To donate please go to my walk page:

To read more about my journey, please check out links to the right.
To learn more about mental and behavioral health, please visit NAMI:

Thanks for your friendship, and for your support.

Diane & Zora. Walking for Nana.

Thursday, March 22, 2012

And sometimes we don't.

My mother makes hats. My daughter practices her letters. I listen to accents and the stories their people share.

We’ve each plugged ourselves in, found our respective ways to be. We know joy. We share fears. Some of the time.

I like to call this logic.

I recently started a new job... One I wanted and knew I could do. One I’d be happy to let define me for a while. Stretch me, even.

And so: I prepared. I read books, bought outfits. I put away all my flats to ensure I was/am always 6 feet tall (heels). I listened to the vocabulary of the hierarchy and made it mine.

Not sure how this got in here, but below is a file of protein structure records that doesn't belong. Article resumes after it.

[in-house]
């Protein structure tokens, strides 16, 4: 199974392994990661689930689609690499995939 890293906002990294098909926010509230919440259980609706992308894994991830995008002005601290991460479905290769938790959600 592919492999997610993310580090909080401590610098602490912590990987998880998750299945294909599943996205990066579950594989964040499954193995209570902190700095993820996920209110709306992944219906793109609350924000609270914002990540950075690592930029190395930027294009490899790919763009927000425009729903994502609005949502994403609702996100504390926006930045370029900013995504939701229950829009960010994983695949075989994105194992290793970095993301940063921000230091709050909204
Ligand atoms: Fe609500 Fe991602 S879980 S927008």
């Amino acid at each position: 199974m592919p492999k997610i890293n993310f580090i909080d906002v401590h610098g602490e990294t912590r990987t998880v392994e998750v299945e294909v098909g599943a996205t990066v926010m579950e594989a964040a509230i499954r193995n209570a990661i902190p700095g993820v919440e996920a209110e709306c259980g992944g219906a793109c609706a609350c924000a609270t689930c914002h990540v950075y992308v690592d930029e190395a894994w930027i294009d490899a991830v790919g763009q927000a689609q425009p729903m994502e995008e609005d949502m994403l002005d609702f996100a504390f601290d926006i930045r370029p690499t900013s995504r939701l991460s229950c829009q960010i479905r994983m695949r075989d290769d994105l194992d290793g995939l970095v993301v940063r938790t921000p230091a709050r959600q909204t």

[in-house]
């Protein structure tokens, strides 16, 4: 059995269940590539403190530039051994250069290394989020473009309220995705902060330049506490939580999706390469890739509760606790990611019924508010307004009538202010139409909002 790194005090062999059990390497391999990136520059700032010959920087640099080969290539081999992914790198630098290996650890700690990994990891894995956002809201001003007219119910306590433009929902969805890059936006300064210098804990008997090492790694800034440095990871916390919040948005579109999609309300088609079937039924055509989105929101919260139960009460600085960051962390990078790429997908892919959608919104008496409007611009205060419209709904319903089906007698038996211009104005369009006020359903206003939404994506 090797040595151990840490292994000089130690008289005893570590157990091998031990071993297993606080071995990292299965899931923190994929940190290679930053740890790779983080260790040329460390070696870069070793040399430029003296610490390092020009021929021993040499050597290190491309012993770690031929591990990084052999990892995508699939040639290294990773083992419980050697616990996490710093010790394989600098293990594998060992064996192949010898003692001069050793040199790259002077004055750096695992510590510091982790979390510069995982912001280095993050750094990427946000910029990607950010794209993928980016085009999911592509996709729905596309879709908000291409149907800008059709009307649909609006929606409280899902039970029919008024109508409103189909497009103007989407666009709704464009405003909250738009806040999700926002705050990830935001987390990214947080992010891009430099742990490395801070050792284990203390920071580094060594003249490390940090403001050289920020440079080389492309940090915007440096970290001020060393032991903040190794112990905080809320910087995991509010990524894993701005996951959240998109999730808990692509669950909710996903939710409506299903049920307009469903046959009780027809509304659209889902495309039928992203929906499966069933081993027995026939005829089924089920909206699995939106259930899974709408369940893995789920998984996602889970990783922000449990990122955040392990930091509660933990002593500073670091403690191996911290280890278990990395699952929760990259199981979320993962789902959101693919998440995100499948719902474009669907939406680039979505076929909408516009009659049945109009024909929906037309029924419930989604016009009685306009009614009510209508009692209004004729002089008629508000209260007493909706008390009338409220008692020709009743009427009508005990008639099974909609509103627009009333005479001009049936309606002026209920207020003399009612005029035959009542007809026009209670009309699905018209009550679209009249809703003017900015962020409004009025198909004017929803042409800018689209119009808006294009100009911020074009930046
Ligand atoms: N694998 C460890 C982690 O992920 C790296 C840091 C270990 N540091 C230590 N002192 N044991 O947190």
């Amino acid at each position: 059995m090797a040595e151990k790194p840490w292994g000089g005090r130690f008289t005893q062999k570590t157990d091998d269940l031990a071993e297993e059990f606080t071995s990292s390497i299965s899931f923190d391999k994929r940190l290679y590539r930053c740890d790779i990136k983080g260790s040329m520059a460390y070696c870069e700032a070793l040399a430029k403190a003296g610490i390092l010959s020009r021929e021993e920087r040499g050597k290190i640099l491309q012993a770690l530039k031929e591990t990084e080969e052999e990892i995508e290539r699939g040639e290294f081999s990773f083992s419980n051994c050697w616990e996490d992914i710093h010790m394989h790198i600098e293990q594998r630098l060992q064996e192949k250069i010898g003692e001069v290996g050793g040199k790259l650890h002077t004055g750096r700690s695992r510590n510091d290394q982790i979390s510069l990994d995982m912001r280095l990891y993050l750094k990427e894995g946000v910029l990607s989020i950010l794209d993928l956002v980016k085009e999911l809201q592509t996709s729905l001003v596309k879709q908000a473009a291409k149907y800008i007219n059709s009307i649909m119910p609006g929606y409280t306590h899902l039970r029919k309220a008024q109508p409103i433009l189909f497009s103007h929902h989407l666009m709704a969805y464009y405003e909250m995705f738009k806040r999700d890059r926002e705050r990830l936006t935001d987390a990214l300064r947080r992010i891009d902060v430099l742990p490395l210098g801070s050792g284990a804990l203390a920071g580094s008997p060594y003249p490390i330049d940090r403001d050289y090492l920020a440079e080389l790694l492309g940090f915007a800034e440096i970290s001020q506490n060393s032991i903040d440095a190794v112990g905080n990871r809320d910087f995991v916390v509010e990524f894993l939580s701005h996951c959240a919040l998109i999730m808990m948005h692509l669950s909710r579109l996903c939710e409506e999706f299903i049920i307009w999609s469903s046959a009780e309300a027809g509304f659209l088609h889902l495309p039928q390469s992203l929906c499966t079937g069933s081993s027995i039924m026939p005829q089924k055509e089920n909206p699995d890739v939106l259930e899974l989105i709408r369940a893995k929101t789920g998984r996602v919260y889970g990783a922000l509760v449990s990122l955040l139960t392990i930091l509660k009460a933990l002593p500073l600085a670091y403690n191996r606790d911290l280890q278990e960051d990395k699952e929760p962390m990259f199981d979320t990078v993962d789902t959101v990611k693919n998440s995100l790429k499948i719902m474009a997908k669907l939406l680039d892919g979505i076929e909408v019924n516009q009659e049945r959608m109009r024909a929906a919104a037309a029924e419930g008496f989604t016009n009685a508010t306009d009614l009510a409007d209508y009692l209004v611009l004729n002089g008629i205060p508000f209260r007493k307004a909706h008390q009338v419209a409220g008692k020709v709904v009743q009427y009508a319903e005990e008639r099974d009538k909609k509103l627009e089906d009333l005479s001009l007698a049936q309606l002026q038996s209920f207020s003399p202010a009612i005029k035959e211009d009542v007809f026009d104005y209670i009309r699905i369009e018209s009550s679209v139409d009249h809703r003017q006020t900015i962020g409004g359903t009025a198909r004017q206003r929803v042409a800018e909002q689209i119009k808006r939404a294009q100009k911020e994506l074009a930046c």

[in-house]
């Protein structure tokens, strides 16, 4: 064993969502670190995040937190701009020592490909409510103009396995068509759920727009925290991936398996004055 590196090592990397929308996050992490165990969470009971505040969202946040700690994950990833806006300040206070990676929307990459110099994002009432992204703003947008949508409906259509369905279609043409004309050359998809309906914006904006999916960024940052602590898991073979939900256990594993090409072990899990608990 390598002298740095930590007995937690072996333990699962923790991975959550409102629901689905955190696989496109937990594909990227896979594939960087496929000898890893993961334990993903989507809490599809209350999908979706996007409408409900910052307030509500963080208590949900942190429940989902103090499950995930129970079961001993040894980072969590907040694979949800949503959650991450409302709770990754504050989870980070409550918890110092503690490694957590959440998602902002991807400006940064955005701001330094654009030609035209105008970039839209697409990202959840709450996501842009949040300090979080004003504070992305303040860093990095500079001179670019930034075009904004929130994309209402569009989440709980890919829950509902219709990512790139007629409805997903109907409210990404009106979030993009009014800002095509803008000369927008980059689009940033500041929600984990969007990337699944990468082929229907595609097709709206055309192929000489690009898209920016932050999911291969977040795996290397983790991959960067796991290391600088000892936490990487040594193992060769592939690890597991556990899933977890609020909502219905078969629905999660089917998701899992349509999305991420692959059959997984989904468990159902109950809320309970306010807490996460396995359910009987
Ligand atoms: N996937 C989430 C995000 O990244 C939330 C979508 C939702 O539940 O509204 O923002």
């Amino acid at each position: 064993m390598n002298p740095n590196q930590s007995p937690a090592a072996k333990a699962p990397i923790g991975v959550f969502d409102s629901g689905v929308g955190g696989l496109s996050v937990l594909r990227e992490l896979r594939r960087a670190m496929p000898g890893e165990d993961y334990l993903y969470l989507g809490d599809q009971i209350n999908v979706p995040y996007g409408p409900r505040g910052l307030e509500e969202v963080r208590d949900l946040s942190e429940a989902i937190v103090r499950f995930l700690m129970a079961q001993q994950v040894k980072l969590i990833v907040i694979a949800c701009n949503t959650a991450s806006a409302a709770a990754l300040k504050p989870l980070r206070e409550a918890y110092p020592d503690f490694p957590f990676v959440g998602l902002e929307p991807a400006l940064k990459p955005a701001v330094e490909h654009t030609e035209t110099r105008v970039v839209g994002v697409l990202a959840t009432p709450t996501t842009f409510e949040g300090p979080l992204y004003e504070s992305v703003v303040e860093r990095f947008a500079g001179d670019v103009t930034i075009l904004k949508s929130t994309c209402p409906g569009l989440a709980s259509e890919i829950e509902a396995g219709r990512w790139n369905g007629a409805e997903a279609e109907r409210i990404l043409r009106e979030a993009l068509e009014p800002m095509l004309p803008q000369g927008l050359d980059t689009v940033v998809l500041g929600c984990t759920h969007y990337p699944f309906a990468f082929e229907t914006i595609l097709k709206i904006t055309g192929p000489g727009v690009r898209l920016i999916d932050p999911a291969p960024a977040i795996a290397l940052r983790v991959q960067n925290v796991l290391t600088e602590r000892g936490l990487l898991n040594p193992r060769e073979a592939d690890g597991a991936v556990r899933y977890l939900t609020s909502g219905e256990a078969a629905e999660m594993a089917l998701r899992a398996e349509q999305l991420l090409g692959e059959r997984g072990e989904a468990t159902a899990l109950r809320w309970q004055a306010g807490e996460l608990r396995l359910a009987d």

I met my staff, my colleagues, my team. I admire them in how tentative some were, how open, how distrustful. I let the hierarchal speak go. Their accents captured me to listen to their own stories.

One day, when I came home I called my mother to tell her how important I was/I am. I was/am proud of myself. I was certain she'd be too. And she was. She started making connection: New job, new location? Yes, Mummi. She then asked me if I was doing data entry... I’m a director at a state agency serving refugees, immigrants. I manage 1/3 of all staff there. But she’ll never know that. Never,ever understand.

I try not to sink. I said in a very small voice “No, Mummi, no data entry”. My chin quivered. It would have upset her to hear me cry. It upset me to know how few people I have to share this with.

Something specific about having a parent, a mother who makes hats, a mother with a chronic mental health condition: